Your daily Starbucks fix: it’s today’s point of comparison for all things reasonably considered “small change.” But did you realize that the bill for a daily cup of joe in the United States—that’s something like $3 a day—adds up to about $1,100 a year?
Somehow, that doesn’t sound like small change anymore. Coffee on this scale can be a pretty big deal. In fact, I hear millennials are now spending more money per year on coffee than they’re putting into their retirement plans.
If you’ve been plotting out an editing budget for your novel, you may now be wondering if you’ve been sipping away your edit. It’s plausible. If you tucked your daily coffee money into your piggy bank, you’d only need to come up with another $400 or so to get a professional line edit for your novel. Who’d-a thunk it?
The value of creativity
But I’m not here to lecture you on how to bleed your caffeinated veins dry to afford professional editing. What I hope you’ll consider instead is how much your creativity is actually worth. In light of all the little pleasures and hobbies that people indulge in that make life worth living, where does your writing fall?
How much is your creativity worth?
A lot of writers go into this whole publishing thing with the idea that they need to or ought to recoup the costs they incur in bringing their books to publication. That would be nice, of course, and the opportunity certainly exists. But what if you don’t? Does that invalidate your right to write?
I’m gobsmacked by the number of writers who don’t give their writing the same respect they give their spouse’s long-distance running hobby or their children’s hockey or piano lessons or their neighbor’s knitting and spinning hobby. All those endeavors require a certain investment to reach an enjoyable return. Somebody thought these things were worth spending money on. Why shouldn’t your writing be, too?
The price of pursuing a passion
Consider what you might spend editing one novel per year in light of what you might spend if you were into, say, road bikes or knitting or piano lessons.
Since the things people enjoy vary so widely, a statistically meaningful figure would take some crazy-big data crunching. Instead, I did some poking around on the web for random things that interested me, and I pulled some examples from my own family, and then I asked my friends what they spend.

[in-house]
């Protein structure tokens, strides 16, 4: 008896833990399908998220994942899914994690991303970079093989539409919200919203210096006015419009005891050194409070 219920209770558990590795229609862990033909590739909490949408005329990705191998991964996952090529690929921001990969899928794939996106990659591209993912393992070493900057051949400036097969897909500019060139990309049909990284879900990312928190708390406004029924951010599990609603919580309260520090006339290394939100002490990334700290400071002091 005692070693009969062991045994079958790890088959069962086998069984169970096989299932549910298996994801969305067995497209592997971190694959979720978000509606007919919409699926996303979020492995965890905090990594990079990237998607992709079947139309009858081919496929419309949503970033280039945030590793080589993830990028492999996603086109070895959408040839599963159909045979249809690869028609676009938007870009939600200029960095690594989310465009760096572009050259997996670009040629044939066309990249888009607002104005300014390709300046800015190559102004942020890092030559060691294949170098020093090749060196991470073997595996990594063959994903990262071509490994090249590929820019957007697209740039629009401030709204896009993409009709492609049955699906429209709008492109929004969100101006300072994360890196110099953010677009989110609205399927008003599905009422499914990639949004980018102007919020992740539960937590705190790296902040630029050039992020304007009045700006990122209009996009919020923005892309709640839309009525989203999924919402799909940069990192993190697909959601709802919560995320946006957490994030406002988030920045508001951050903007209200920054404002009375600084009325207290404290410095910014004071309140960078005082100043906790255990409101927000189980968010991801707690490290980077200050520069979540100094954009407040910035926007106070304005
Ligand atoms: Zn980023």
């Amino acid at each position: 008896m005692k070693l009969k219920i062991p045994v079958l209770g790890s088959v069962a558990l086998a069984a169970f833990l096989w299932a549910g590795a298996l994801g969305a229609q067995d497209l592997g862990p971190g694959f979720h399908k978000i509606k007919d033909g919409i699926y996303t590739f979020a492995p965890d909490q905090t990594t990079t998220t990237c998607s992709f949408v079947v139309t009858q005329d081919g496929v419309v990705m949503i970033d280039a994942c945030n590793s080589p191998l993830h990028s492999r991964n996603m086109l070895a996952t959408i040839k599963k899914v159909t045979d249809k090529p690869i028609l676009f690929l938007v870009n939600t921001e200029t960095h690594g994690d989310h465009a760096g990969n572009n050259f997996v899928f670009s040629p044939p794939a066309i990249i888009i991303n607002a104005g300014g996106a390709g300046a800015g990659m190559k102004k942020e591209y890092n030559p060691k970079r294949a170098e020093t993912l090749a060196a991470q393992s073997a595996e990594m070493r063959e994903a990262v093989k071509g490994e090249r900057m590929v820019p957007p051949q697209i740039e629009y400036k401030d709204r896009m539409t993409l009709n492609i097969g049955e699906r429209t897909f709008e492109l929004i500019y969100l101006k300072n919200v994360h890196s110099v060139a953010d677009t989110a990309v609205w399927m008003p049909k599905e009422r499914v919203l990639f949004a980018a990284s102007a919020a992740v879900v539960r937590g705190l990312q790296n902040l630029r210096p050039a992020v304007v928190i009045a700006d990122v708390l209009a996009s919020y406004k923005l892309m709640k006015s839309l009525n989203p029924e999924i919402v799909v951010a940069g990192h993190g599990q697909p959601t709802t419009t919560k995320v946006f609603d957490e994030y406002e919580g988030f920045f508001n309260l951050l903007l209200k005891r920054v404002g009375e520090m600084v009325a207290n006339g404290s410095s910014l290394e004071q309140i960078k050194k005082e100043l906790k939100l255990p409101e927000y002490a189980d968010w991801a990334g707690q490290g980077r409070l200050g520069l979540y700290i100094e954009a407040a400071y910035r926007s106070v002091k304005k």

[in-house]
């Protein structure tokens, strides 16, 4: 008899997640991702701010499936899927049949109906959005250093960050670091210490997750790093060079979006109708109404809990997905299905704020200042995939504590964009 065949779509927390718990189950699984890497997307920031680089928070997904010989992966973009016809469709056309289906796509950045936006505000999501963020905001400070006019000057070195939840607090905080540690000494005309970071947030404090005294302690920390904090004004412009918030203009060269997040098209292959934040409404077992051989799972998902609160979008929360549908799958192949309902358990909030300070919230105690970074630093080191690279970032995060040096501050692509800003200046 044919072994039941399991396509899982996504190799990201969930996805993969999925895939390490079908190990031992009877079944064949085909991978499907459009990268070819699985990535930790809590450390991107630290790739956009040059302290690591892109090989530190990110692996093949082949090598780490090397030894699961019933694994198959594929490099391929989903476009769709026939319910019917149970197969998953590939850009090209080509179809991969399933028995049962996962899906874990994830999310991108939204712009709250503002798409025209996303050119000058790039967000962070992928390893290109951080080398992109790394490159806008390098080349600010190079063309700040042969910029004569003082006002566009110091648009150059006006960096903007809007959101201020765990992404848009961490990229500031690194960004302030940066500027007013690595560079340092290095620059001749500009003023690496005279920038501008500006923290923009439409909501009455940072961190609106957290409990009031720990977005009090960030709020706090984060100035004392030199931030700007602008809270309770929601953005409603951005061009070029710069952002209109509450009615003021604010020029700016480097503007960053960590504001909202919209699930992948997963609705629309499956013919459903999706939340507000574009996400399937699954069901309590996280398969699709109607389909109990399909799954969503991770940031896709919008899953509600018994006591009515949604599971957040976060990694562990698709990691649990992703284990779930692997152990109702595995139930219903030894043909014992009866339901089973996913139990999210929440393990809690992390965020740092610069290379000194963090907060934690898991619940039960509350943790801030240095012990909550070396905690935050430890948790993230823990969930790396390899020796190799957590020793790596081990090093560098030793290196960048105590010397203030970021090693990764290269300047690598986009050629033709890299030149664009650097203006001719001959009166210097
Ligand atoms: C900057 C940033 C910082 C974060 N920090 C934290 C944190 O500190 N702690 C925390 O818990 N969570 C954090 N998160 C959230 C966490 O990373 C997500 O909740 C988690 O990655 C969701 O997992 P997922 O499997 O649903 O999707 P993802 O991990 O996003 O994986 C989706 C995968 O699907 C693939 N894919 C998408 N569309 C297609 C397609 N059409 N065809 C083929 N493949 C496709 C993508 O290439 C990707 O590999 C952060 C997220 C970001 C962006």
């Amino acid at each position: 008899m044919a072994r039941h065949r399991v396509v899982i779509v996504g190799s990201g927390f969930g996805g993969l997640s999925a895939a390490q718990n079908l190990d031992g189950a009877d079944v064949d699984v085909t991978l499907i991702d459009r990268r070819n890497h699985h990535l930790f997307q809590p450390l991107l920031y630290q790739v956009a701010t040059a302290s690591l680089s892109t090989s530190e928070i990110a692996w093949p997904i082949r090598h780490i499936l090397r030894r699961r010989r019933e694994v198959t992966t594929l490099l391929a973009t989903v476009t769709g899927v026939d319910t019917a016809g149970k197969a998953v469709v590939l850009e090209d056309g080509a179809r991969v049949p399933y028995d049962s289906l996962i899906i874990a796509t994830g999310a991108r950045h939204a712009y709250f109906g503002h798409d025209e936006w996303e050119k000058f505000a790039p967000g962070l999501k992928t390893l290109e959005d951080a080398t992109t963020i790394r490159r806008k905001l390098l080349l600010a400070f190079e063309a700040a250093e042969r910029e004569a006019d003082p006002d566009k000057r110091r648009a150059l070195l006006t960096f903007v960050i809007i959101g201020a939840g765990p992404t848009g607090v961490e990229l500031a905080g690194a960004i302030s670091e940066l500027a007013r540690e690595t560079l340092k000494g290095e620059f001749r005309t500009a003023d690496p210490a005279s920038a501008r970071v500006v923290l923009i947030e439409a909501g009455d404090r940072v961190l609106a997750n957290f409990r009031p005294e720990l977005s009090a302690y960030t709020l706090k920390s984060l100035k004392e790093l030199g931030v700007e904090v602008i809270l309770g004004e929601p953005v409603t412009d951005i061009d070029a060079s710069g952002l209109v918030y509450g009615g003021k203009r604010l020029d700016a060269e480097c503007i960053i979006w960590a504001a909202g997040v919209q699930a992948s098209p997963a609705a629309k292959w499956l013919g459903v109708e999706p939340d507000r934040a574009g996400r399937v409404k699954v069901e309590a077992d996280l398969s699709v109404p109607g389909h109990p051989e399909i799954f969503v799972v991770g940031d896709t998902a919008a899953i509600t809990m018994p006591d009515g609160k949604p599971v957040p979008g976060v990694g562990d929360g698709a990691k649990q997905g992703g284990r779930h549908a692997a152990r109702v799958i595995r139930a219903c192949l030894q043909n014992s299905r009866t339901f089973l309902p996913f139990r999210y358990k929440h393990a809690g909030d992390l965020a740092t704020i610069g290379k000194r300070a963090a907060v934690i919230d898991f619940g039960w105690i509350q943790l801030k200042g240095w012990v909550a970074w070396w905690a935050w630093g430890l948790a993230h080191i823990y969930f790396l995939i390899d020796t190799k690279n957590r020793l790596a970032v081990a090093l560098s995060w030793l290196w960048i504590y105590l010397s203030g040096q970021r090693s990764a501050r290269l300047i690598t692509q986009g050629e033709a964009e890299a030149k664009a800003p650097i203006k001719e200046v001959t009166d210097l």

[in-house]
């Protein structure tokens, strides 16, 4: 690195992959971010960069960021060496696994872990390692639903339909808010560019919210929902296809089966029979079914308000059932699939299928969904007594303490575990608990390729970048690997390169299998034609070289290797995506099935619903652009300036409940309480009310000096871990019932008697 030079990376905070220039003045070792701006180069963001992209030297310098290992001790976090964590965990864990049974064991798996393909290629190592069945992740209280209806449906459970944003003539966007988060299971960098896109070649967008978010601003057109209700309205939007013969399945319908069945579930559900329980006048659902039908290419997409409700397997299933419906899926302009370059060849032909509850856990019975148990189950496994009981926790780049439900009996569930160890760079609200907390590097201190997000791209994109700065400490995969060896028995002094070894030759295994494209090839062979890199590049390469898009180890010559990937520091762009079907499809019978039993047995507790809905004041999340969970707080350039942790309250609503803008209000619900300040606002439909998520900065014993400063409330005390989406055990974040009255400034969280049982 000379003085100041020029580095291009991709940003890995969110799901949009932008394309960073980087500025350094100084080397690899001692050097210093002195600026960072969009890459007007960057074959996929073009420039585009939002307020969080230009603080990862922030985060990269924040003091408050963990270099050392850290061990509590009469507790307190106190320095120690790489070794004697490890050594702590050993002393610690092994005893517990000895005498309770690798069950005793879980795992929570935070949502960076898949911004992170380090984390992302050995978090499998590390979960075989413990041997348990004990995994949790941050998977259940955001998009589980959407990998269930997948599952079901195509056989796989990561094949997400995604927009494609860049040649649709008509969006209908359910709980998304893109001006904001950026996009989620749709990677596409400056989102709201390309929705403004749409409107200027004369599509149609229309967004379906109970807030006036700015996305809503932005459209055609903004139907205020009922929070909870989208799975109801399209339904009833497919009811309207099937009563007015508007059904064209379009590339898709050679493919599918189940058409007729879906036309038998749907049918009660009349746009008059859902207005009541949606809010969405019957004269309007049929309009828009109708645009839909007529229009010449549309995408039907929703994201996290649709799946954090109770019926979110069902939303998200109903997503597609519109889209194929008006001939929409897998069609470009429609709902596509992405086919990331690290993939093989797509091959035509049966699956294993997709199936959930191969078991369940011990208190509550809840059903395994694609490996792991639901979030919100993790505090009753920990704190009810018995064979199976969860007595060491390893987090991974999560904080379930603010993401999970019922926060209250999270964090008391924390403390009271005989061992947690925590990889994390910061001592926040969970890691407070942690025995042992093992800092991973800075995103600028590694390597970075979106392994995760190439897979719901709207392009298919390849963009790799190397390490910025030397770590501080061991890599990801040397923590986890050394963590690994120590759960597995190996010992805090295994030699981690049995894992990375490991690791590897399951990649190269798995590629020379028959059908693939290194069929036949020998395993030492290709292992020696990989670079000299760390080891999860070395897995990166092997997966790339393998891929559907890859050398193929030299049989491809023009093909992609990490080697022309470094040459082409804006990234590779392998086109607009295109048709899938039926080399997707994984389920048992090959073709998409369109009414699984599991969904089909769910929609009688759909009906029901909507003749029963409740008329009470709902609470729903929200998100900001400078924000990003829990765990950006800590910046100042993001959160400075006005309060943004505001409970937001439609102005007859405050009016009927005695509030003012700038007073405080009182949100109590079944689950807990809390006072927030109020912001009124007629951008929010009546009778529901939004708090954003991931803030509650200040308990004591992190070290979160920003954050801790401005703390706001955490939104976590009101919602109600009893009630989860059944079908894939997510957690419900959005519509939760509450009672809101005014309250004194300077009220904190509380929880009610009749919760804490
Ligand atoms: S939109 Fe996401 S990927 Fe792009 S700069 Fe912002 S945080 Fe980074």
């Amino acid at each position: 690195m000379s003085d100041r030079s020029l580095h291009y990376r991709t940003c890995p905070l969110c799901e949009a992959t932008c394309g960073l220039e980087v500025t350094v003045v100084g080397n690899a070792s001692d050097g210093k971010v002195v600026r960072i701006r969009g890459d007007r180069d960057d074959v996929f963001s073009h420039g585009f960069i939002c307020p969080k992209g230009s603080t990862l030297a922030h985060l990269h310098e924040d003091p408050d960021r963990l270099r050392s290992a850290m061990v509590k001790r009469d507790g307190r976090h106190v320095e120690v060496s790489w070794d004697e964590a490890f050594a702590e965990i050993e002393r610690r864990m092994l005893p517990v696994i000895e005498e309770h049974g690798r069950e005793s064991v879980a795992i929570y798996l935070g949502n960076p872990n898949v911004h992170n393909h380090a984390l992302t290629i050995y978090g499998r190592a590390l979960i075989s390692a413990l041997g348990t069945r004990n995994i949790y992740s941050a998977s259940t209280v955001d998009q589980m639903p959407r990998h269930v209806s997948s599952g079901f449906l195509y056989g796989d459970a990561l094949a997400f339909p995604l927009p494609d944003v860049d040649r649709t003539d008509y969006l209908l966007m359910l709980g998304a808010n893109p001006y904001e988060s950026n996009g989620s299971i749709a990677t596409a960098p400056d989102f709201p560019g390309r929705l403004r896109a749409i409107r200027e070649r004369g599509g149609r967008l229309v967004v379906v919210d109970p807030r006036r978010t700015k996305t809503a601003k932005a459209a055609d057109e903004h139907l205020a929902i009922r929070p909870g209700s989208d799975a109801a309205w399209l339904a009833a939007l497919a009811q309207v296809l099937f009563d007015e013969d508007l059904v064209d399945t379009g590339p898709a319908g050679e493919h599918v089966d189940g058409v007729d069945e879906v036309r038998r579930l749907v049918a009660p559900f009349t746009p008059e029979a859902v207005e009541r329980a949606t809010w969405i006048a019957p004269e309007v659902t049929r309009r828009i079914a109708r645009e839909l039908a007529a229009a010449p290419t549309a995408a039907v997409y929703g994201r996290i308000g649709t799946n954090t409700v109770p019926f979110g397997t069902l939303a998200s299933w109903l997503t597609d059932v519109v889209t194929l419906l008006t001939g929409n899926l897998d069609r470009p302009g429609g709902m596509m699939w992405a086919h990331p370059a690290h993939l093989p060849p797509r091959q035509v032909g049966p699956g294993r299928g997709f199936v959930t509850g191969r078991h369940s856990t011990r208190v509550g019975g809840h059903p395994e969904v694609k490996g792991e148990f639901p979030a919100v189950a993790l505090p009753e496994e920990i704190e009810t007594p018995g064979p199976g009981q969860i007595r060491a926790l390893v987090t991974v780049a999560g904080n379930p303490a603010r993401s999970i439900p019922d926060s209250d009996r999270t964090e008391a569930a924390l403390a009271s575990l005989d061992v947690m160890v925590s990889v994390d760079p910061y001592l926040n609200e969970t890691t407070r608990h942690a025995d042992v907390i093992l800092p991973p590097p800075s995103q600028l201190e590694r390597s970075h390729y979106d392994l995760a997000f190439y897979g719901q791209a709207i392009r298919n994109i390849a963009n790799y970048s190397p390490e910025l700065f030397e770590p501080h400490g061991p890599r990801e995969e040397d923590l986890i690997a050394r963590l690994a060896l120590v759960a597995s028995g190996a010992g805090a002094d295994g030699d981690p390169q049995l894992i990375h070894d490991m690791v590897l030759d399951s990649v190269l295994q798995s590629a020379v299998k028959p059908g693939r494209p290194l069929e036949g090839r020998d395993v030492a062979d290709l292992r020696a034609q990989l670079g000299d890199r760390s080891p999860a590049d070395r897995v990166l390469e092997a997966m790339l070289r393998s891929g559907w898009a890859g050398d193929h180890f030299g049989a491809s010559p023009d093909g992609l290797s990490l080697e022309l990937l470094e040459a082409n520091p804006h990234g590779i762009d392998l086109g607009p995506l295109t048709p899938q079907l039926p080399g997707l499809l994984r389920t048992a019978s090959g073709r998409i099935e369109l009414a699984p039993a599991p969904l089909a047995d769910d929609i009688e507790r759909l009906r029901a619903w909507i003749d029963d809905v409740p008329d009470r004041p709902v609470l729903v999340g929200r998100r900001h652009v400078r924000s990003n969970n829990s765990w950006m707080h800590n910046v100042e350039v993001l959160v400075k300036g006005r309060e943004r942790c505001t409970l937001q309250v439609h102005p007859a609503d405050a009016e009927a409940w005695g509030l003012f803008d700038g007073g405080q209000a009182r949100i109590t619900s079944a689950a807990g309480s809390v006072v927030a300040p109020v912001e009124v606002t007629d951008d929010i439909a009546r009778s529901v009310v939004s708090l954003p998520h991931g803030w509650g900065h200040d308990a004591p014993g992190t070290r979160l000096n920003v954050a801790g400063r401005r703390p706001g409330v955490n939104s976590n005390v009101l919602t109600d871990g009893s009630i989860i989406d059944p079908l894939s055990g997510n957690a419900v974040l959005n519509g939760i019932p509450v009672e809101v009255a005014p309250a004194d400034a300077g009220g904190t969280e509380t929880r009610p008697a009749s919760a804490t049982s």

What’s the cost of making your heart sing? Here are our decidedly unscientific and idiosyncratic answers.
- Skating classes for a mother plus her competitive/testing child: $8,400 ($700/month)
- Gym membership and personal trainer: $5,700 ($475/month)
- Routine pet care: $1,200-$3,000
- Three horses, seven dogs, and one cat: $5,500
- Reading: $500
- Piano lessons from a conservatory-level instructor: $3,000
- Girls’ ice hockey: $48,850 (say whaaat?)
- Getting started playing golf: $500-$2,500
- Fountain pens and stationary: $400-$500
- Yarn, fiber, spinning wheels, looms, other equipment, workshops, classes, retreats (including transportation and lodging): $3,000-$5,000
- The daily Starbucks: $1,092
- Beginning coffee aficionado (coffee roaster, beans, brewing equipment including chemex, espro, hario, scales, kettles): $1,200 so far this year
- Running: $1,200
- Unlimited exercise classes at Pure Barre: $2,748
- Learn to fly a light-sport aircraft: $3,000
- Seven trips, including Mexico five times, Kauai, and road trip: $10,000
Consider editing costs
Professional editing is notoriously one of the highest costs associated with publishing a novel. At my studio, you might start off with $399 for a Plot Accelerator. A full developmental edit from me or one of several colleagues I frequently refer would mean investing $3,500 or more for a typical 80,000-word novel. You could go leaner for a substantive edit at $2,000 to $3,000. And you could finish up with a line edit: at my studio, currently not too much more than that notorious year’s worth of coffee.
You’ll find plenty of editors who charge more than this and many who charge less. These things vary. But pause a moment to compare these editing costs against what so many other people spend on their own hobbies.
You might just find you owe yourself some editing. Stat.
Your bottom line
There’s a bottom line to this equation, but it’s not financial.
None of the friends I chatted with for this article felt more than superficially abashed about the amount of money they spend every year on their personal interests. Lessons, equipment, licenses, travel—it’s all part of the process.
So why do so many authors feel so darn guilty about spending money on writing workshops or craft books? Or editing? Where’s the rule that says novelists have to accelerate from zero to pro with no professional guidance—and at no cost?
There is a bottom line to this equation, but it’s not financial. Is a professional edit still worth it even if your book never gets picked up by an agent or sells more than a hundred copies on Amazon? The answer may be less about money than it is about your writing goals. If the process of writing and editing has lifted your skill to a new level and ignited your creative jets, I’d say you made a worthy investment in yourself.
Congratulations. You’re an author.
Looking for an editor once you’re done with story revision? That editor could be me! Look over at the ways I can help your book, and let’s talk about how I can bring clarity to your manuscript.